The Rideau Canal Skateway will open this winter to give Ottawans another opportunity for physical exercise during the current stay-at-home order, the National Capital Commission (NCC) says. Some were perplexed when the federal agency announced Wednesday that the skateway — a prominent symbol of the nation's capital, and a powerful winter tourist draw — would open at the same time the Ontario government was telling people to stay indoors for all but essential activities. But according to Dominique Huras, strategic communications adviser for the NCC, the commission will keep all its assets open for "exercise and active use" "It's very important during this pandemic to be able to get outside," Huras said Thursday. "We're also counting on the co-operation of users to comply with the newly issued public health measures, as well as those that we've all practised for many months." 'Some sort of trap?' After the NCC revealed its plans yesterday afternoon for the skateway — which include maintaining the ice surface but not opening skate rental kiosks or concession stands — people chimed in on social media. Many, but not all, couldn't understand the rationale. Late Wednesday night, the province issued the official stay-at-home order, which outlined the acceptable reasons people could be out in public between now and Feb. 11. Exercise is among them. Huras said the NCC hoped people would abide by the provincial rules while also not venturing too far from home to use the skateway, once it eventually opens. No opening date has yet been set, she added. NCC CEO Tobi Nussbaum said on CBC Radio's Ottawa Morning Friday it could happen next week, weather permitting. "Physical and mental health is a very important aspect right now, and we're trying to do our part to promote that ... to get outside, exercise, get some fresh air," Huras said. The NCC is expecting people to wear masks while skating on the canal, and will also install sanitation stations where space allows. The NCC will also block a stretch of the Queen Elizabeth Driveway to vehicular traffic to give people another option to stay active outdoors during the current lockdown. Nussbaum said that would likely happen when the Skateway opens.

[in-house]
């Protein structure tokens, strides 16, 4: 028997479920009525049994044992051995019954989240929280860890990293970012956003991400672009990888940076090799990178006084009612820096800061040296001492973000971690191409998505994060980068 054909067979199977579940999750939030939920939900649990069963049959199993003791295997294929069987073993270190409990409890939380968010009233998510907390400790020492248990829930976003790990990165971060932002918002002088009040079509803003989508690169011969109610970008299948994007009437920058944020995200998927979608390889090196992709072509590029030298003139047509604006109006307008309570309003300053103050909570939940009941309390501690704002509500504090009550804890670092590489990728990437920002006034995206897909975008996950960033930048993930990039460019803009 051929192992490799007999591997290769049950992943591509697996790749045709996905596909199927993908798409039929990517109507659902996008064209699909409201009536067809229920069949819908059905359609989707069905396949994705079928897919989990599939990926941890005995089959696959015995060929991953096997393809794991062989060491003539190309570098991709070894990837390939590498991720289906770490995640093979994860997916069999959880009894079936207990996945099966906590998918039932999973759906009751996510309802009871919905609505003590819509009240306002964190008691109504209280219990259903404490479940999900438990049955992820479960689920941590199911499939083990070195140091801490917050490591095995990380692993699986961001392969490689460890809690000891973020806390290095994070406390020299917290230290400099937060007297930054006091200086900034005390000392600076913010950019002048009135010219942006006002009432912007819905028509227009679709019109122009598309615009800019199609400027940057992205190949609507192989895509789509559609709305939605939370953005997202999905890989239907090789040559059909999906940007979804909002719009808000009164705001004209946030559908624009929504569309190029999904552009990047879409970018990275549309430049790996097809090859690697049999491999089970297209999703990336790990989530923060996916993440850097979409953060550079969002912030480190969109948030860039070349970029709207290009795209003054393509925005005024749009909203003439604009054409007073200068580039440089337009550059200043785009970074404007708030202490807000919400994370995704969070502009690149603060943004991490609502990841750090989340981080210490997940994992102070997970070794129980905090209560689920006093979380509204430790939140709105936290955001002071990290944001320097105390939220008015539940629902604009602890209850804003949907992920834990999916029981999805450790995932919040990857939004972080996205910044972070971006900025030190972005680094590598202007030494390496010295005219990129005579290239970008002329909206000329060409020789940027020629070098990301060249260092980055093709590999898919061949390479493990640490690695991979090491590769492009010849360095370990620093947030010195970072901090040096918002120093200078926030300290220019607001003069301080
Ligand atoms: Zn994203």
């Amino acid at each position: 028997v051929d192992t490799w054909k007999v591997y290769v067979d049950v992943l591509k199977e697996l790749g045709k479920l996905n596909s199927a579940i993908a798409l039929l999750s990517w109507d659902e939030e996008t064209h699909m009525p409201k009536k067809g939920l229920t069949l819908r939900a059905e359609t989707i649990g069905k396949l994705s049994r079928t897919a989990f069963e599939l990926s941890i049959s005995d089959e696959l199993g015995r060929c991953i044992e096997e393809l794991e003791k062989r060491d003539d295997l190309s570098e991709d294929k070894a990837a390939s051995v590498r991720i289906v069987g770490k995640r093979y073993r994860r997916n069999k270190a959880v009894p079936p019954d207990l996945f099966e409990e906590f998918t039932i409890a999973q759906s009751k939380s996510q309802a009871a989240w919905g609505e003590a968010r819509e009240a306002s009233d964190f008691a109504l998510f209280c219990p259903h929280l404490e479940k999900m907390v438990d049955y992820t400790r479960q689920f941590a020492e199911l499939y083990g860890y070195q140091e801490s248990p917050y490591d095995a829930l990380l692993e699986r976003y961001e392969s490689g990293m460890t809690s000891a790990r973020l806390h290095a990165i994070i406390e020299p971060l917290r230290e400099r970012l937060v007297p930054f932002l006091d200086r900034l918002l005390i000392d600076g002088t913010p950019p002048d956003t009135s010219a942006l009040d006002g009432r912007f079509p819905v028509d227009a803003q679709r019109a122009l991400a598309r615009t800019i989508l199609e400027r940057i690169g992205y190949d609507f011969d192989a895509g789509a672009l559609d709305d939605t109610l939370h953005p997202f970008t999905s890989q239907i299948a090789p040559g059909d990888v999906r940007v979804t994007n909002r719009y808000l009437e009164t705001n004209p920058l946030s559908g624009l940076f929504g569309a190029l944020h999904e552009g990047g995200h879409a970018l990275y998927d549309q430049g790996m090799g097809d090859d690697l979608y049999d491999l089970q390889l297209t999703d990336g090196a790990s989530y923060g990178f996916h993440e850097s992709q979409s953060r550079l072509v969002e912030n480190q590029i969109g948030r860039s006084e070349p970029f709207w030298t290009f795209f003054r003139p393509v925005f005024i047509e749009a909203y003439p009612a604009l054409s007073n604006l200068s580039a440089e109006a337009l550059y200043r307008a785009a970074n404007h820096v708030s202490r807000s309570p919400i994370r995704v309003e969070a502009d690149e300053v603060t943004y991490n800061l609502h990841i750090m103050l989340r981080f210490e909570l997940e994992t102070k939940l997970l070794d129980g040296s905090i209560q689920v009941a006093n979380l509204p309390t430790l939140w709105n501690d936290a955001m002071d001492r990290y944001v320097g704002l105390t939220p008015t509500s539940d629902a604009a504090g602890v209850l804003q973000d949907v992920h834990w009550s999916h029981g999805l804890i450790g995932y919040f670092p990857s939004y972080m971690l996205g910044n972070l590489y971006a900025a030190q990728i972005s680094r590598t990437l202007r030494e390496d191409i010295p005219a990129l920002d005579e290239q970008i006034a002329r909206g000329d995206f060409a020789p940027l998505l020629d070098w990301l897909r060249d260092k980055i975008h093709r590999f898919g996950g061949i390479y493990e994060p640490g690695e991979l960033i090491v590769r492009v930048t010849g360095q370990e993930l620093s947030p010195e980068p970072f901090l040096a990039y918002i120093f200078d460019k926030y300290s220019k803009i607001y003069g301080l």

NEW YORK — A Civil War-era sedition law being dusted off for potential use in the mob attack on the U.S. Capitol was last successfully deployed a quarter-century ago in the prosecution of Islamic militants who plotted to bomb New York City landmarks. An Egyptian cleric, Sheikh Omar Abdel-Rahman, and nine followers were convicted in 1995 of seditious conspiracy and other charges in a plot to blow up the United Nations, the FBI’s building, and two tunnels and a bridge linking New York and New Jersey. Applications of the law making it a crime to conspire to overthrow or forcefully destroy the government of the United States have been scant. But its use is being considered against the mob that killed a police officer and rampaged through the U.S. Capitol last week. Michael Sherwin, acting U.S. attorney for D.C., has said “all options are on the table,” including sedition charges, against the Capitol invaders. “Certainly if you have an organized armed assault on the Capitol, or any government installation, it’s absolutely a charge that can be brought,” said Andrew McCarthy, a former federal prosecutor who secured convictions at Abdel-Rahman’s 1995 trial. The challenge, he said, is whether prosecutors can prove people conspired to use force. “In our case, conspiracy was a layup because of the nature of the terrorist cell we were targeting. In this case, can they show conspiratorial activity or was it one of these things that spontaneously combusted, which makes conspiracy harder to prove?” McCarthy said. Karen Greenberg, director of the Center on National Security at the Fordham University School of Law, said sedition charges in an attack against the centre of U.S. government are even more appropriate than in the New York bombing plot. “Of course we should use it here. That’s what this is, seditious conspiracy,” she said. Prosecutors had scant evidence against Abdel-Rahman when they arrested him months after a bomb exploded in February 1993 at the World Trade Center, killing six people. Then-Manhattan U.S. Attorney Mary Jo White went to Washington to convince the FBI and Attorney General Janet Reno that Abdel-Rahman should be charged with seditious conspiracy, a law enacted after the Civil War to arrest Southerners who might keep fighting the U.S. government. The law’s hefty penalty — up to 20 years — boosted its value before terrorism laws were overhauled in 1996, McCarthy said. Prosecutors offered jurors Abdel-Rahman’s fiery speeches, witness testimony and a recording of his conversation with an FBI informant in which the sheikh said U.S. military installations could be attacked. Abdel-Rahman argued on appeal that he was never involved in planning actual attacks against the U.S. and his hostile rhetoric was protected free speech. His conviction was upheld and the so-called “Blind Sheikh” died in prison in 2017 at 78. In another case, Oscar Lopez Rivera — a former leader of a Puerto Rican independence group that orchestrated a bombing campaign that left dozens of people dead or maimed in the 1970s and 1980s — spent 35 years in prison for seditious conspiracy before President Barack Obama commuted his sentence in 2017. In 2012, U.S. District Judge Victoria A. Roberts in Detroit dismissed seditious conspiracy charges brought against a militia group’s members who spoke of engaging local, state and federal law enforcement in combat. While considering bail in the case, the judge said “their right to engage in hate filled, venomous speech, is a right that deserves First Amendment protection.” She also wrote that the group’s rhetoric spoke of “reclaiming America, not overthrowing the United States Government.” Before the Capitol attack, federal prosecutors talked about using the seditious conspiracy statute in cases involving protests against police brutality, though none were brought. In a Sept. 17 memorandum, Jeffrey A. Rosen, now the acting U.S. Attorney General, urged prosecutors nationwide to consider filing seditious conspiracy charges against what he called “violent rioters” during racial injustice demonstrations sparked by the police killing of George Floyd. Rosen wrote that the law didn’t require proof of a plot to overthrow the U.S. government. Lawyers interviewed by The Associated Press agreed that it would be stretch to try to put President Donald Trump or lawyer Rudolph Giuliani on trial for sedition for what some have criticized as incendiary rhetoric at the rally preceding the mob attack on the Capitol. McCarthy labeled Trump’s actions that day reprehensible, but said “you would never be able to prove beyond a reasonable doubt that he intended force to be used.” Carl Tobias, a University of Richmond law professor, said prosecuting Trump for urging people to march to the Capitol and not be “weak” or other statements would be a problem. “I think people who work in the area of criminal procedure would say it has a checkered history,” Tobias said of seditious conspiracy law, which has drawn criticism for targeting those with unpopular views and chilling free speech. “People who are absolutists about the First Amendment would be troubled by it and civil libertarians on either end of the spectrum,” he said. New York civil rights lawyer Ron Kuby, who represented Abdel-Rahman for a time, predicted that with or without a sedition charge, the people who committed the most serious offences at the Capitol will pay “a substantial price, certainly a price none of them ever expected.” “Those who started a riot have no idea just how oppressive the government can actually be and they are about to find out,” Kuby said. Larry Neumeister, The Associated Press